Okay, I've been nasty about the choice of a Catholic priest to head up a consultation into the protection of human rights in Australia. The choice worries me because the Roman Catholic Church takes many stances that are in opposition to human rights (however defined). Currently, it is opposing a UN resolution against what should, on any definition of the term, be considered a crime against humanity: the use of the criminal law to persecute homosexuals. The Church hierarchs claim that they do oppose the criminalisation of homosexuality, but they fear pressure for acceptance of gay marriage.
I hardly know where to start with that kind of reasoning - surely there is a huge gap between the state ceasing to persecute homosexuals with criminal laws (with the death penalty attached to them in seven countries!) and the state going further and recognising particular kinds of intimate relationships as "marriages". Indeed, my own position is that the state should, ideally, get out of the marriage business altogether and simply provide adequate laws for the protection of children and the distribution of property when relationships involving mingled property rights break up. Meanwhile, and subject to such exceptional issues as people knowingly putting each other at risk of contracting the HIV virus, all sexual conduct between consenting adults or sufficiently mature minors should be perfectly legal.
Brennan himself is on the record as saying that heterosexuality is preferable to homosexuality - or at least he would prefer his friends to have a heterosexual orientation - but let's give the man some credit. He also favours gays having strong rights to protect them from state persecution. His position on all this leaves a fair bit to be desired, but it's about as mild as possible for someone who does not actually wish to leave the Church, and I must always remind myself that (genuinely) moderate religionists are not my enemies even if I think they are sadly mistaken on important issues.
Unfortunately, Brennan also manages to find ways to deprecate the importance of free speech, to oppose the availability of euthanasia, and to limit abortion rights (though even here his view appears to be quite moderate, at least by the standards of Catholic religionists).
Overall, he deserves respect as a person of intellect and good will. It's unfortunate that his commitment to the teachings of the Church biases him in certain directions, but he is no religious fanatic or narrow dogmatist. His general approach is very far from that of other prominent Catholics in Australia such as George Pell. Let's cut him at least a bit of slack.
I've been criticising him as someone who opposes a constitutionally-entrenched Bill of Rights, something I have long supported (though I would want it to focus tightly on guarding our fundamental freedoms, such as freedom of speech, not to give us Orwellian "rights" to have the government control us for our own good or to protect us from being "offended" by other people's free speech ... my main worry about a Bill of Rights is that it could end up being a horribly wrong Bill of Rights).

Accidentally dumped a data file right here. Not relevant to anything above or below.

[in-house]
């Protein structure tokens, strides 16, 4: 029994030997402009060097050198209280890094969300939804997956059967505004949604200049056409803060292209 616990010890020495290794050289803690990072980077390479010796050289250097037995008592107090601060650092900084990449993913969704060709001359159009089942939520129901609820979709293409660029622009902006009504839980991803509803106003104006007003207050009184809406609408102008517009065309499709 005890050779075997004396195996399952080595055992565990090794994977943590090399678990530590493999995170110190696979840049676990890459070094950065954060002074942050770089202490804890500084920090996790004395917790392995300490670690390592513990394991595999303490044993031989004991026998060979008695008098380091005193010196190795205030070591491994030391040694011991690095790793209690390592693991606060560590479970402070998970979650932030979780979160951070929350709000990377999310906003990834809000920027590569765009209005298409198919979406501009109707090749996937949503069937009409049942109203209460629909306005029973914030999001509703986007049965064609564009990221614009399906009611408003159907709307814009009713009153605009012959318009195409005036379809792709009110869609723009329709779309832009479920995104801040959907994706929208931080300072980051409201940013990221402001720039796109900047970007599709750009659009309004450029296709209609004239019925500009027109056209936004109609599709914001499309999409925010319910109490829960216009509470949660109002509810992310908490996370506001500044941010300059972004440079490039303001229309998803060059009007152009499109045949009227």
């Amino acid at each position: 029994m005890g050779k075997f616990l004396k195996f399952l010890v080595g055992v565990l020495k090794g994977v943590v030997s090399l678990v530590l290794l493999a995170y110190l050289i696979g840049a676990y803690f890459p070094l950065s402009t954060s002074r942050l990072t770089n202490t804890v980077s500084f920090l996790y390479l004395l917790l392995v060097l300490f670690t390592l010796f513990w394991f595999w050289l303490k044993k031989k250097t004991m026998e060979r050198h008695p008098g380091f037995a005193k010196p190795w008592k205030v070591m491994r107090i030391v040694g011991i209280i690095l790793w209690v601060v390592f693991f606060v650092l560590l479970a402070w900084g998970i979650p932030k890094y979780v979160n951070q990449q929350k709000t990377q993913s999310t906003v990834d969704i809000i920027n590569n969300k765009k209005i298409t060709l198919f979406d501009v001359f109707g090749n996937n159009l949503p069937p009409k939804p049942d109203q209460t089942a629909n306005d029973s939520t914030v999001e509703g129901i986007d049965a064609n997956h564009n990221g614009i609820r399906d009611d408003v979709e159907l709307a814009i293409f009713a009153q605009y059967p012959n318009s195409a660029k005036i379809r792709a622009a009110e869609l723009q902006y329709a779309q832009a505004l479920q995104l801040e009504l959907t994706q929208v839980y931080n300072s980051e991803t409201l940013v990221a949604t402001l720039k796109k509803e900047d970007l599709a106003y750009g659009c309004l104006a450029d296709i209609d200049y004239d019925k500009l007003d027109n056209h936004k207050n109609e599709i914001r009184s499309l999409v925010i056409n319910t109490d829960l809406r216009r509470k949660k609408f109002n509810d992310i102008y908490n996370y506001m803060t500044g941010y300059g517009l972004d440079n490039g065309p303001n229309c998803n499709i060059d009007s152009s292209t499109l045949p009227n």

I do stand by this criticism of Frank Brennan. It seems anomalous and unsafe that Australia does not have broad constitutional protection of rights as fundamental as the right to freedom of speech. The limited constitutional protection of free speech that we do have is not justified by principle and is far too narrow. To me, Brennan is too dismissive of the value of a Bill of Rights, and his arguments against, in particular, constitutional entrenchment of freedom of speech strike me as far-fetched and contrived. Still, this may not matter in practical reality because I accept that there is no prospect of obtaining an amendment to insert entrenched and enumerated rights in the Australian Constitution. In the real world, we need to look for other approaches, at least for now.
Which brings me to why I feel sorry for Brennan. He can't win. While I berate him on this blog for his settled opposition to constitutionally-entrenched rights, he is continually attacked from the political Right as a proponent of mechanisms (such as a non-entrenched charter) that would give some additional protections to our rights. The way The Australian carries on, you'd think this gentle, rather conservative, but reasonably open-minded, religious scholar was some kind of raving zealot dedicated to undermining the constitutional order. Give it a rest, guys!
Meanwhile, I'm planning to spend much of the Australian summer working on a detailed submission (I'm envisaging 20,000 words or so) to Brennan's human rights consultation. This will be tersely-argued, and could easily be loosened up and expanded into a book (though I have no idea who would publish it). I'm groping my way to some thoughts about what rights need protection and how this might best be done short of a constitutional amendment. I'm not a big fan of non-entrenched charters, since they can be overridden so easily, but perhaps they have their place. Anyway, I welcome your ideas.